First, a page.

Question: Which ChIP-seq IgG to use?
gravatar for varsha619
2.5 years ago by
varsha61970 wrote:

Hey guys, I am working on ChIP-Seq analysis using MACS and annotation of peaks using Homer. I have 2 different IgG ChIP-seq control sequences which give me different sets and numbers of peaks using MACS. I was wondering if there is a way to check the quality of reads or sam files to be able to choose 1. I have tried FASTQC for sequence quality scores and samstat for qualilty of sam files and both the files pass the criteria. What would be the best way to pick 1? Thank you for your help!

chip-seq igg control • 1.7k views
ADD COMMENTlink modified 2.5 years ago by Mads Lerdrup440 • written 2.5 years ago by varsha61970
gravatar for Chris Fields
2.5 years ago by
Chris Fields2.1k
University of Illinois Urbana-Champaign
Chris Fields2.1k wrote:

Most peak callers expect the control sample to represent the actual genomic background (e.g. input). So, though you can use it, the IgG-only control is not recommended for use as a control samples in ChIP-Seq peak call analyses as they don't actually represent the true genomic background for that sample, unlike using an input DNA control. IgG-only controls are useful for assessing whether there was potential non-specific carryover, e.g. DNA binding non-specifically to IgG. Also, the concentrations of DNA from those samples are (if performed correctly) significantly lower than IP or input.

We normally recommend using them in screening samples pre-sequencing as a control, e.g. assessing samples via QPCR, but we don't recommend sequencing them anymore.

EDIT: I should add, some callers do allow for IgG but I would certainly look at the documentation for the tool. You can certainly run the samples w/o any control as well.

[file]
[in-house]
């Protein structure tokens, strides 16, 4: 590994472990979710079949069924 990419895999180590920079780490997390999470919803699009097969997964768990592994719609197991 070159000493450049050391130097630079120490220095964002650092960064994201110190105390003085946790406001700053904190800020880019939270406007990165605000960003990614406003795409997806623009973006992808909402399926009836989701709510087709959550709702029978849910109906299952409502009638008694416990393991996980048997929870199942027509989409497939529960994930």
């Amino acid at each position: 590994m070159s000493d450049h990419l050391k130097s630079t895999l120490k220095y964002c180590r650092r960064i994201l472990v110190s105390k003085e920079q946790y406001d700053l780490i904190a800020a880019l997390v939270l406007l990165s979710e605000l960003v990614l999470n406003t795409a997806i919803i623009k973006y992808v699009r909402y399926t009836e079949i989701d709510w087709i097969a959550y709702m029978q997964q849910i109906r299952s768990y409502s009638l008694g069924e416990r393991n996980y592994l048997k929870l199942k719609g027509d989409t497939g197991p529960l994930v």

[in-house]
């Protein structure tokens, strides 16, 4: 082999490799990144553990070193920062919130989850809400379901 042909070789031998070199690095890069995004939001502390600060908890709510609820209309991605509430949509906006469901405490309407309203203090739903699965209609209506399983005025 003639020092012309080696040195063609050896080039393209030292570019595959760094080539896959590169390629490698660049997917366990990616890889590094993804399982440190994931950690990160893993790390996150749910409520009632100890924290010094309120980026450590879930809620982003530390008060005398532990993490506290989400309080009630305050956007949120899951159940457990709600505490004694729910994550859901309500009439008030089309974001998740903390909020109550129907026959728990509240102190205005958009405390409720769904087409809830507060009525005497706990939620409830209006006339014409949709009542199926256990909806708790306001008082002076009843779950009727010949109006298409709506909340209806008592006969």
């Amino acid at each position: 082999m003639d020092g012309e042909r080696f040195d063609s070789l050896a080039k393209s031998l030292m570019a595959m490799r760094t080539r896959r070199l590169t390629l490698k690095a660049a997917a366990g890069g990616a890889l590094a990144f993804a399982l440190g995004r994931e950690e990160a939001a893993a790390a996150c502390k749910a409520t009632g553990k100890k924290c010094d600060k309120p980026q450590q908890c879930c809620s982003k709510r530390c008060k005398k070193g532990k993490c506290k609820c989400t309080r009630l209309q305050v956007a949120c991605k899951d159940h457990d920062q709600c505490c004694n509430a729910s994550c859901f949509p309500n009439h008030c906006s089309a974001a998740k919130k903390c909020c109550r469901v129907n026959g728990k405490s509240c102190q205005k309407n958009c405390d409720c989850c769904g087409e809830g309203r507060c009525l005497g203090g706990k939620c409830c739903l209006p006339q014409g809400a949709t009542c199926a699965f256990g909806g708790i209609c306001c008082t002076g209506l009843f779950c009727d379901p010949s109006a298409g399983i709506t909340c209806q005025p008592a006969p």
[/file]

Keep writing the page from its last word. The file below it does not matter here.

ADD COMMENTlink modified 2.5 years ago • written 2.5 years ago by Chris Fields2.1k

I think that it is arguable wether input represents the actual background in a ChIP-seq better than an IgG control, but probably a lot of considerations went into this, so I'll gladly stand corrected :-)

As I see it, then the background might be affected by carry-over as you mention, and more or less systematically distored by the purification method - both locally and in more diffuse ways. Input would not capture this.

On the other hand, the higher DNA yield and number of reads as mentioned will improve statistics, and be a good reason to prefer input over IgG control. However, I think that having both is preferable.

ADD REPLYlink written 2.5 years ago by Mads Lerdrup440

@Chris Fields, @ Mads Lerdrup, Thank you for your comments. I will certainly consider an input control for the future experiments. Right now I am working on analyzing some ChIP Seq results previously done in my lab and only have the IgG control available. My concern is that I have 2 IgG control samples and each of them give different results in MACS analysis outputs and was wondering if there is a way to pick 1 of these 2 IgG control samples for further analysis or should I consider using a combined file?

ADD REPLYlink modified 2.5 years ago • written 2.5 years ago by varsha61970

The problem I have seen from IgG-only controls is that you only get the DNA that is present in the IgG only sample, which is not what most peak callers recommend for a control (they want a non-biased genomic background, with roughly equivalent or more reads than the IP). See What Control For Chip-Seq: Input, Igg Or Untagged Strain? for a pretty detailed set of answers on this.

EDIT: added a bit more text to clarify

ADD REPLYlink modified 2.5 years ago • written 2.5 years ago by Chris Fields2.1k
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